Social Media’s Impact on Health: The Psychology of Self Esteem- Thomas DeLauer

Social Media’s Impact on Health: The Psychology of Self Esteem- Thomas DeLauer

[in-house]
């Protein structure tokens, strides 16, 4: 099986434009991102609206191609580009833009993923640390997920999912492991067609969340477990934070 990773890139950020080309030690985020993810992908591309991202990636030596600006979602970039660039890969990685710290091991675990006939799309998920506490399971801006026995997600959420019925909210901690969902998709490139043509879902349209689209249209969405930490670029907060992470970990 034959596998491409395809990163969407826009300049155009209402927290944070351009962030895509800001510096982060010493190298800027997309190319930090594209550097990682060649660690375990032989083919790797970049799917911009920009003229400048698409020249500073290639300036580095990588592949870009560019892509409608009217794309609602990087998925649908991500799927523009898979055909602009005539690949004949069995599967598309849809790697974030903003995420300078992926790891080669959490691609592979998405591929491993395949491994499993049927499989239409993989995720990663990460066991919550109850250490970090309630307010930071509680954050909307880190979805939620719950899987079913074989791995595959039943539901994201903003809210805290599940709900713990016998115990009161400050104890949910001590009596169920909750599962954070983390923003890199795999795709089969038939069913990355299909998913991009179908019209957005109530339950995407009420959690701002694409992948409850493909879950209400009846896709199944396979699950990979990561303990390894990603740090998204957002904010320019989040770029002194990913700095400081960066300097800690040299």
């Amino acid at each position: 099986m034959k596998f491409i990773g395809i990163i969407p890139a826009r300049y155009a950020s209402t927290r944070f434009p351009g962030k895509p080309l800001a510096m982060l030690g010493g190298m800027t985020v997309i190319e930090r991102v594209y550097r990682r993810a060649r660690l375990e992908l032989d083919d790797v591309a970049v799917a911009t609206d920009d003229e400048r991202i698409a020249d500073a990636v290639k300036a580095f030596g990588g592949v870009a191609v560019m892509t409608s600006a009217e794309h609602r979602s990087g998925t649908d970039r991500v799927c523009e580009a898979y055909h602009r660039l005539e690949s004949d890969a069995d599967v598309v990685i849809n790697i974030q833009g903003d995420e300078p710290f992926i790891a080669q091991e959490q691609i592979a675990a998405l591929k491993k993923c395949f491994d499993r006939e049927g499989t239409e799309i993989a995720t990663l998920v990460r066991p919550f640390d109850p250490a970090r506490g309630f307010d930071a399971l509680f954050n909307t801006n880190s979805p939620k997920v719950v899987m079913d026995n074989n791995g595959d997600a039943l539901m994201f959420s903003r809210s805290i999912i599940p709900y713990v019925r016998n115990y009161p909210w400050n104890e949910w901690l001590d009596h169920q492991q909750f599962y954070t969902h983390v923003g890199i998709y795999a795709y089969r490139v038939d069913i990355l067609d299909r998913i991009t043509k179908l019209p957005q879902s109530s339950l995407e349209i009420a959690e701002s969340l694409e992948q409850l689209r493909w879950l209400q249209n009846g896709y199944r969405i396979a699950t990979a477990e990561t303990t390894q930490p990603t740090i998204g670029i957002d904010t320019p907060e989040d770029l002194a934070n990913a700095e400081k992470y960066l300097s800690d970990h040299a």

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whether we’d like to admit it or not social media is affecting our lives in a good way in a bad way in an ugly way either way it’s changing how we go through life it’s changing the warp speed in which we look at things it’s changing how we perceive things it’s changing how we perceive ourselves it’s changing how we look at ourselves in the mirror here’s the thing there are a lot of studies out there they’re starting to look at how social media is influencing our perception of life in general but there was one behavioral scientist named Clarissa Silva that recently did a study that took a look at people as a whole and how they’re responding to social media well what she found is that 60% of people found that their self-esteem was negatively affected by social media 50% of people claimed that they had relationship struggles as a result of social media and then 80% of people claimed that they were much easier to be deceived now because of social media basically the polished reality that’s out there basically makes it so that they can really get tricked and people are aware of it so what I want to talk about in this video is really the ways that social media is influencing your life and what we need to be cognizant of and the first one that I want to talk about is flat-out validation okay we’re always going to be socially comparing ourselves to others we’re human okay that’s just the way it goes you walk down the street you may not internalize it but you look at that person walking on the other side of the street and you’re judging them you’re casting judgment and it’s okay casting negative judgment is not necessarily a bad thing it’s a survival mechanism when we’re going through life if we don’t have sort of the urge to be negative right out the gate it doesn’t make sense from a survival standpoint we’re always prepared for the worst so it’s okay to be judging people it’s just how you act on that judgment and how you really internalize it it’s okay to have that superficial level of is this person good or bad but when it starts happening on social media when you start really validating yourself or judging yourself based on what other people are doing it makes it very difficult you see normally when we go through life you see people you meet people and you compare yourself to others and it’s happening at a casual speed that our bodies can handle okay maybe you see someone that looks better than you or you think looks better than you you have time to process that you think about it you stir on it maybe you develop some emotion on it maybe it frustrates you maybe it doesn’t but then it happens on social media where people are gloating they’re putting their ABS in your face they’re putting their biceps in your face they’re putting their fake breasts in your face it’s all there but what’s happening is it’s happening so fast that we’re never able to process it and internalize it in a way to make it positive we just see it more constantly bombarded by the inbound and one thing that I always learn early in my business career was that you want to control the outbound and never be overwhelmed by the inbound ever so if you’re in a sales position or you’re in a business position for any reason you don’t want to necessarily be overwhelmed with uncontrollable inbound okay but what you do want to do is be able to control your out bounce that you know exactly what you’re in control of so I guess what I’m trying to say is we constantly have this polished reality that’s forced in our faces that’s throwing off the social proof of our life now we don’t have something that’s truly transparent we don’t have something that’s truly there for us to judge ourselves on that’s just one part of the equation now let’s start talking about the extension of our lives through likes okay through digital likes we now have this tangible way to seek validation now I know I’m preaching to the choir when I say this because it’s something that everyone has experienced you post something on Facebook you post something on YouTube Instagram and you’re immediately waiting for that validation you’re waiting to see how people respond to it because you’re gonna seek validation from that it’s that instant gratification that we’re starting to really drive for okay we’re really starting to strive for constant validation of what we do in life and that’s okay but here’s the problem it’s really hard to separate how you look at digital life versus how you look at real life so instances of depression are extremely high now because we’re looking for this instant gratification that we would ordinarily get on facebook or ordinarily get on Instagram you post a picture of yourself shirtless tour you post a picture of a dinner that you cooked and suddenly you’re flooded with positive emotion or Navy any negative emotion it doesn’t really matter but either way you’re flooded with a response then you go to real life and you cook something or you go to real life and you smile at somebody and the response is so much smaller than it was on social media by contrast your brain doesn’t really know how to compute your dopamine levels are getting burnt out you’re actually burning out your senses social media so you’re desensitized in the real world now I’m not saying that that’s necessarily a bad thing our world was going into a digital age and you need to keep up with the times but at the same time we have to look at it from a physiological perspective if you’re constantly seeking an instant gratification that’s coming from likes then you’re gonna constantly be seeking that instant gratification in real life and it’s never gonna move fast enough to satisfy you now you may be wondering thomas is a fitness guy what does this have to do with anything well it translates directly in how you look at your body you look at yourself in the mirror and you’re expecting that instant gratification again because your brain the neural synapses the neuroplasticity everything that’s going on in your brain is computing and telling you that you should have a result like that and it’s not that way life takes time good things take time all good things that happen in life take legitimate time so when you look in the mirror and you don’t like what you see initially you’re not getting those likes on your own self-image so your validation is totally skewed now last but not least I do want to touch on just the polished reality of social media the fact that we are becoming much more easy to deceive that’s a big one so our internal guard is going away our BS meter so to speak our ability to tell if people are truly doing good or truly doing bad is actually going away because we are so immune to it we’re so used to people putting out a false impression of what their life is and this total polished reality but they live in a mansion and drive a Lamborghini and their life is perfect and photoshopping their images that we don’t trust people anymore because we just expect that we just expect life to be fake and believe it or not that’s gonna translate into how you look at your life you’re gonna start looking at your life as fake neuroplasticity is a real thing how you condition your mind day in and day out is going to reflect how you live today so if you’re spending the bulk of your time on social media in the bulk of your time doing that guess what that’s how your brain is having comes framed so I want you to focus on a couple of things I want you to a focus on not finding that validation through social media that’s a simple one but B I want you to live a